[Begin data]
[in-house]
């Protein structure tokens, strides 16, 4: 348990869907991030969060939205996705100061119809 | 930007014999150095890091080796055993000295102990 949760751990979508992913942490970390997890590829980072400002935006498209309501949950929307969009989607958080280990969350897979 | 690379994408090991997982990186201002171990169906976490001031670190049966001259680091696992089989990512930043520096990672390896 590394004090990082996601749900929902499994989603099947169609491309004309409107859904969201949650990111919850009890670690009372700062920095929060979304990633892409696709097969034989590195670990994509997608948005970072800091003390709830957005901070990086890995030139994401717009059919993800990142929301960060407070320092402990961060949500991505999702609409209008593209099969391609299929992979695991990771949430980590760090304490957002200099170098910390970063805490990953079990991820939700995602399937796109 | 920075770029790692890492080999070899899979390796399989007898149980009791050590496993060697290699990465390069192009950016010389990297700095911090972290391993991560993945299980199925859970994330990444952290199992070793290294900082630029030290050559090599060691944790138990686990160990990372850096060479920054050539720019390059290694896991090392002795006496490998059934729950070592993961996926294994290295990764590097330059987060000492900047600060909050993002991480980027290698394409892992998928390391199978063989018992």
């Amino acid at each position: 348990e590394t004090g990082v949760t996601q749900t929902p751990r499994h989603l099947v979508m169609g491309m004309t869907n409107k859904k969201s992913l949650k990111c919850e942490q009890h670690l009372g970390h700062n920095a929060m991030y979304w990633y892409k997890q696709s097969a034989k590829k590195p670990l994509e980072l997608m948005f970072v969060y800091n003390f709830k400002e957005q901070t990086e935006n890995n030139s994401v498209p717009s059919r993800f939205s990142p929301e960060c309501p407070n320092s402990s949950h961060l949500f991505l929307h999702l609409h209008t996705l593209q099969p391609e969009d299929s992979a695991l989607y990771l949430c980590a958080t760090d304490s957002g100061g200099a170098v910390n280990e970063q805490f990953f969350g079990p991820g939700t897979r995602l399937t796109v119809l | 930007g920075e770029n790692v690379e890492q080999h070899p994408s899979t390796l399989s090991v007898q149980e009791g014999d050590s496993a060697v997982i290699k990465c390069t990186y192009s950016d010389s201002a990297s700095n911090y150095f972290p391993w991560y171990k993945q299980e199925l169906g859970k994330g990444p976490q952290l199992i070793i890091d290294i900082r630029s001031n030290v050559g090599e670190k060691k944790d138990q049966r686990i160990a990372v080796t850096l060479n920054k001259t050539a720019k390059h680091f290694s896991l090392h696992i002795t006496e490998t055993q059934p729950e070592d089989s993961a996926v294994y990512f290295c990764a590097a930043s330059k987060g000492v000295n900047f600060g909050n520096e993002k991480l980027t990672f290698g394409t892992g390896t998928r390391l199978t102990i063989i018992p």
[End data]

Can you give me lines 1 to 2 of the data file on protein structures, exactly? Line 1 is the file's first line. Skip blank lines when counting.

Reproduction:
[in-house]
């Protein structure tokens, strides 16, 4: 348990869907991030969060939205996705100061119809 | 930007014999150095890091080796055993000295102990 949760751990979508992913942490970390997890590829980072400002935006498209309501949950929307969009989607958080280990969350897979 | 690379994408090991997982990186201002171990169906976490001031670190049966001259680091696992089989990512930043520096990672390896 590394004090990082996601749900929902499994989603099947169609491309004309409107859904969201949650990111919850009890670690009372700062920095929060979304990633892409696709097969034989590195670990994509997608948005970072800091003390709830957005901070990086890995030139994401717009059919993800990142929301960060407070320092402990961060949500991505999702609409209008593209099969391609299929992979695991990771949430980590760090304490957002200099170098910390970063805490990953079990991820939700995602399937796109 | 920075770029790692890492080999070899899979390796399989007898149980009791050590496993060697290699990465390069192009950016010389990297700095911090972290391993991560993945299980199925859970994330990444952290199992070793290294900082630029030290050559090599060691944790138990686990160990990372850096060479920054050539720019390059290694896991090392002795006496490998059934729950070592993961996926294994290295990764590097330059987060000492900047600060909050993002991480980027290698394409892992998928390391199978063989018992």